“Accurate testing is critical in applications such as the NASA Mars Exploration Rovers, where only maximum performance ensures program success,” says Mark Pierpoint, vice president of Agilent’s Measurement and Analysis Software Group. “VEE Pro helps engineers in a broad range of industries develop accurate test systems quickly using a simple, open environment.”

For more information, see

Navy warships use Behlman power supply

Engineers at Integrated Consulting Services (ICS) in Louisville, Ky., build fire control systems for the U.S. Navy’s Aegis warships. Recently, they suddenly lost their power supply vendor, and needed a new supplier.

They found an answer with Behlman Electronics Inc. in Hauppauge, N.Y. Using a modified commercial-off-the-shelf (COTS) design, Behlman designers built a replacement power supply that matched the form, fit, and function of the original items.

The solution includes three multi-output, 600-Watt, N+1, hot-swappable DC power supplies, loaded in a 19-inch rack.

ICS leaders also tapped Behlman to supply the Navy with a 3,000-volt uninterruptible power supply (UPS) to ­replace a unit in the MK119 fire control cabinet. Navy designers may also use the system to replace 40 other systems onboard AEGIS ships.

Our experience in military applications and the ‘can do’ attitude of the entire Behlman team made this achievement possible,” says Ron Storm, Behlman’s vice president of sales and marketing. “We know the importance of getting it right the first time, especially under the circumstances ICS was facing. We’re proud they turned to us to meet their critical supply challenge, and that together we were able to provide highly reliable systems to support our military.”

Behlman Electronics is a subsidiary of Orbit International Corp. For more information, see

Boeing picks Honeywell to boost power on E-10A

Engineers at Boeing in St. Louis are designing the E-10A airplane for the U.S. Air Force. They needed a supplemental power source to run the radar and communications system on the aircraft, and found a solution with the T55 Engine from Honeywell, in Phoenix, Ariz.

Boeing picks Honeywell to boost power on E-10A.
Click here to enlarge image


The E-10A includes powerful radar and communications systems that provide near-real-time images over a wide area of the battlefield. It is part of the Air Force’s MC2A (Multi-sensor Command and Control Constellation) network-centric warfare concept.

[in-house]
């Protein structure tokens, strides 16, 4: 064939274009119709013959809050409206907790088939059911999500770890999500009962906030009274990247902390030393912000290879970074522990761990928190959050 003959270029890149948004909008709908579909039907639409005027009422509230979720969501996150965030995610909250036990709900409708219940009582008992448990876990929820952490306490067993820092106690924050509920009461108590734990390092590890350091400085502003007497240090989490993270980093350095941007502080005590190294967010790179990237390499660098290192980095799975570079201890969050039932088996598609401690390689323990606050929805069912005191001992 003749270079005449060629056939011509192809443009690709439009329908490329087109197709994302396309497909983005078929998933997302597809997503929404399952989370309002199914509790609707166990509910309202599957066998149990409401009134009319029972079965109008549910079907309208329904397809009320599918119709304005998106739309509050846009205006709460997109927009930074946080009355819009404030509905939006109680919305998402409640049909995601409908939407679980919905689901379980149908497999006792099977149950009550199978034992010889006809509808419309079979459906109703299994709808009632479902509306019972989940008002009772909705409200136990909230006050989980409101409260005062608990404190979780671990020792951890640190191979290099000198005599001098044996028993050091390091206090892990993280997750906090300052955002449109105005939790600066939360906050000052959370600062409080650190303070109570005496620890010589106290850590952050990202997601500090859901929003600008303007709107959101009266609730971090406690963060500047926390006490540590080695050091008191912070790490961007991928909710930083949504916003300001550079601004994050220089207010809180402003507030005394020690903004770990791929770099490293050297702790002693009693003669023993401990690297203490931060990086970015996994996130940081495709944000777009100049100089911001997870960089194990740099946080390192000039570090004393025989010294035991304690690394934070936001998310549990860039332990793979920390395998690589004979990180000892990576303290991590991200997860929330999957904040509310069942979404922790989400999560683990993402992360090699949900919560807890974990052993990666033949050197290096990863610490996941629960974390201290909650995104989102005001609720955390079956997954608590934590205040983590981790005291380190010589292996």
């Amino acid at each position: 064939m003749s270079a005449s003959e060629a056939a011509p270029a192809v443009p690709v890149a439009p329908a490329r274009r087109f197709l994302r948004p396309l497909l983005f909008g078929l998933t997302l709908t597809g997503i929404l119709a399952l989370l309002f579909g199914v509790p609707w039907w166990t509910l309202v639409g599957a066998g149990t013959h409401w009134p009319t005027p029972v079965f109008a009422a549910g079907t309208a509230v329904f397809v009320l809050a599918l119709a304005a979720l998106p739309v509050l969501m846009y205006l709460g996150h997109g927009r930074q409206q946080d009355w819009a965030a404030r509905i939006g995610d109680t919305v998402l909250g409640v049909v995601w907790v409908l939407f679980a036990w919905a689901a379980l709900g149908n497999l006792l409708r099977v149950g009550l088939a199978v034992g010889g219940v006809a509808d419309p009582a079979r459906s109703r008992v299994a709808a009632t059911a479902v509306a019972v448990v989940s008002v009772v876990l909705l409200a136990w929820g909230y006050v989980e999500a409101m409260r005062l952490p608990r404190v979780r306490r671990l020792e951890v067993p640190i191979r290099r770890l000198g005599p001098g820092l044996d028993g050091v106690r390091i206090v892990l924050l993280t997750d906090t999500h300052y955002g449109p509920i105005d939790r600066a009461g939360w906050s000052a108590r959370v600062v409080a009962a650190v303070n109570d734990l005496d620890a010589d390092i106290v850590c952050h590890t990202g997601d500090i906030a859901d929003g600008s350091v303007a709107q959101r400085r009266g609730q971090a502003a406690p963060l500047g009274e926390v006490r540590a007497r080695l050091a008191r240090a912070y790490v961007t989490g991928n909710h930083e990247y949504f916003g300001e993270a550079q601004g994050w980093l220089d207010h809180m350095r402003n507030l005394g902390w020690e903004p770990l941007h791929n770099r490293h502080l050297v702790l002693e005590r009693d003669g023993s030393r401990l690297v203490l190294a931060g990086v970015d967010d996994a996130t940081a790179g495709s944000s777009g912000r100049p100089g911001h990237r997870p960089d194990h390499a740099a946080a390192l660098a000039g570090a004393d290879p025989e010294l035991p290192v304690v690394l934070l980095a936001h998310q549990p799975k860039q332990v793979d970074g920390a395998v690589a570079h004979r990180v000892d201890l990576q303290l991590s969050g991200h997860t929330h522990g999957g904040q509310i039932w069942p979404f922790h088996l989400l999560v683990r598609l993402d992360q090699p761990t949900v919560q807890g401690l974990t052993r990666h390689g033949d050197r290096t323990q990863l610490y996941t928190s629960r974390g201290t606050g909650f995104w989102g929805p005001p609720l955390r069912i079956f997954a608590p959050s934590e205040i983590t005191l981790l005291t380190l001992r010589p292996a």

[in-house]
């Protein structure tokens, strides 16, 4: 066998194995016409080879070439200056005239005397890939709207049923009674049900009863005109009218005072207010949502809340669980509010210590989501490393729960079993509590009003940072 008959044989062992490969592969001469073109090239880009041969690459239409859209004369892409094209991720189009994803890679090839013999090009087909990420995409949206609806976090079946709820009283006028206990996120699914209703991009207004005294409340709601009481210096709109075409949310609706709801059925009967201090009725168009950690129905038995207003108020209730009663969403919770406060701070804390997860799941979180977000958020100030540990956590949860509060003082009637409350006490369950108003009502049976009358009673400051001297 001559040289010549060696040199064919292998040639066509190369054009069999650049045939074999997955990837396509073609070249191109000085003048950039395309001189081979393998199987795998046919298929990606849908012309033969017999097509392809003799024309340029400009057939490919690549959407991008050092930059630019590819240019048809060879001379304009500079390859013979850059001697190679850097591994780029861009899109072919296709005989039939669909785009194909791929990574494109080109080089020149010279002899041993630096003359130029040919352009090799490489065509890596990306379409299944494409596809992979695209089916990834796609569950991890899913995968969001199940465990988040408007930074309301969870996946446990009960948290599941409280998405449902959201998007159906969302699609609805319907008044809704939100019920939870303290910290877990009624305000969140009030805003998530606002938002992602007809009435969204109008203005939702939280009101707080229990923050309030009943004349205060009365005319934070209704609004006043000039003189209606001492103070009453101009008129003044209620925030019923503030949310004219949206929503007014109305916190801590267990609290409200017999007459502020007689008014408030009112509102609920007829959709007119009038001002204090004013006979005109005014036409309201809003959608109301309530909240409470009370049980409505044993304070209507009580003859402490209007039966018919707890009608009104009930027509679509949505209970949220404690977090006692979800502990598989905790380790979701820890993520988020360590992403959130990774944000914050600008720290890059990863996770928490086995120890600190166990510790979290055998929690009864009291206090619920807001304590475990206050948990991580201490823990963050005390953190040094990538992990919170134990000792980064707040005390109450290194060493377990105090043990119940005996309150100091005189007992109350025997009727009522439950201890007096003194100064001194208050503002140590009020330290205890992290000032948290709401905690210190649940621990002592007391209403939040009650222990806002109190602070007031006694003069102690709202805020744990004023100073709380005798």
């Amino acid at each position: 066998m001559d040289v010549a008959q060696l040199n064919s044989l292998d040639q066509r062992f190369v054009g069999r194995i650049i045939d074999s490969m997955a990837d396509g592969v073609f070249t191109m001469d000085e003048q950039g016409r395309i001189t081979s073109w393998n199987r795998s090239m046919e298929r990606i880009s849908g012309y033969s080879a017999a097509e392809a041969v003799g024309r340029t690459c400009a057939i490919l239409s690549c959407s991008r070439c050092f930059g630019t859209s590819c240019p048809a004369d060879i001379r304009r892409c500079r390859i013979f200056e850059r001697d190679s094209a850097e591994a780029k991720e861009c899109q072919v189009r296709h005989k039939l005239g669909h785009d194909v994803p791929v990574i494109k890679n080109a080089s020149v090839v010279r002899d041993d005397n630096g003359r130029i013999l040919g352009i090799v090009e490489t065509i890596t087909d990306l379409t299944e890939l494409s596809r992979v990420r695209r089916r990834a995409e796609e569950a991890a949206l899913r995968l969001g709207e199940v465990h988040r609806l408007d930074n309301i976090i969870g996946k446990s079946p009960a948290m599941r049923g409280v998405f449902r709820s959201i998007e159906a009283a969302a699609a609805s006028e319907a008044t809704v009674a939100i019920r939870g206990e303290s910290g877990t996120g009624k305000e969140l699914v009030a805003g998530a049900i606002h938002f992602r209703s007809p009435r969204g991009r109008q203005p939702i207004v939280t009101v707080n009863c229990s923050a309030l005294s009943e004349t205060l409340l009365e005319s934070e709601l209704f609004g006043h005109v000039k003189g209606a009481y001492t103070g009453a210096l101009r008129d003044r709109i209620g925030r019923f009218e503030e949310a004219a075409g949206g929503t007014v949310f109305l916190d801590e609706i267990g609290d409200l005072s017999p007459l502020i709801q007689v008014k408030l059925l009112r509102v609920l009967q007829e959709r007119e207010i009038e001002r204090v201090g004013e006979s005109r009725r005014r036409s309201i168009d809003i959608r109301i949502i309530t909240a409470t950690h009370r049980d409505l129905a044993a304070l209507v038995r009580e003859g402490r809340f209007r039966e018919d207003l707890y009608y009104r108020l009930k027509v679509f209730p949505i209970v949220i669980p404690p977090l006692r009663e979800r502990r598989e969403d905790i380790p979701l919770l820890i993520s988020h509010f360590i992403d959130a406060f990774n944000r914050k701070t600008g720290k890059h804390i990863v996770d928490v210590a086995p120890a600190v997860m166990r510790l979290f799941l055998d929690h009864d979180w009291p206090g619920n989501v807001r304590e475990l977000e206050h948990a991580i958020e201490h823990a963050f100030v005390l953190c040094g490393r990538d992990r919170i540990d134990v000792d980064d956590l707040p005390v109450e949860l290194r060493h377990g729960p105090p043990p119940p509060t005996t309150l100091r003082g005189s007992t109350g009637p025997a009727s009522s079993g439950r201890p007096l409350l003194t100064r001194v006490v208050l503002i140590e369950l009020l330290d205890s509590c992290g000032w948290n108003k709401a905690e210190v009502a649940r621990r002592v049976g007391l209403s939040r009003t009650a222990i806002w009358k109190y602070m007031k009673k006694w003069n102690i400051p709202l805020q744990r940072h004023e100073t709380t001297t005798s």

Prime contractor Northrop Grumman is building the system on a Boeing 767-400 platform. But that aircraft needs extra electricity to run the Multi Platform-Radar Technology Insertion Program radar (MP-RTIP) and the Battle Management Command and Control (BMC2) systems.

So Boeing designers will use a Supplemental Electrical Power System (SEPS) from Honeywell. The system uses a T55-GA-715A turboshaft engine and a Honeywell-designed gearbox that mounts six Hamilton-Sundstrand 180 kilovolt generators and controls. Together, they generate about one megawatt of power up to altitudes of 41,000 feet.

Honeywell’s aerospace business makes in-service solutions for aircraft manufacturers, airlines, business and general aviation, military, space, and airport operations. For more information, see

Rockwell Collins builds UAV architecture with LynuxWorks RTOS

Engineers at Rockwell Collins in Cedar Rapids, Iowa, are designing the common architecture platform for manned and unmanned vehicles. They needed a real-time operating system, and found a solution in LynxOS-178 from LynuxWorks Inc. in San Jose, Calif.

Rockwell engineers will use the RTOS as part of the recently awarded contract from the U.S. Army Aviation Applied Technology Directorate (AATD) for the Manned/Unmanned Common Architecture Program Phase III (MCAP III).

MCAP III will develop and demonstrate an avionics architecture for Army unmanned aircraft that is common to mission processing systems currently under development for Army Helicopters and Future Combat System (FCS) Ground Vehicles.

Rockwell Collins is developing the common computing and open systems network architecture with application to the Army AH-64 Apache Helicopter, Combat Armed Rotorcraft (UCAR), Shadow 200, A-160 Hummingbird, and Fire Scout.

Rockwell Collins builds UAV architecture with LynuxWorks RTOS.
Click here to enlarge image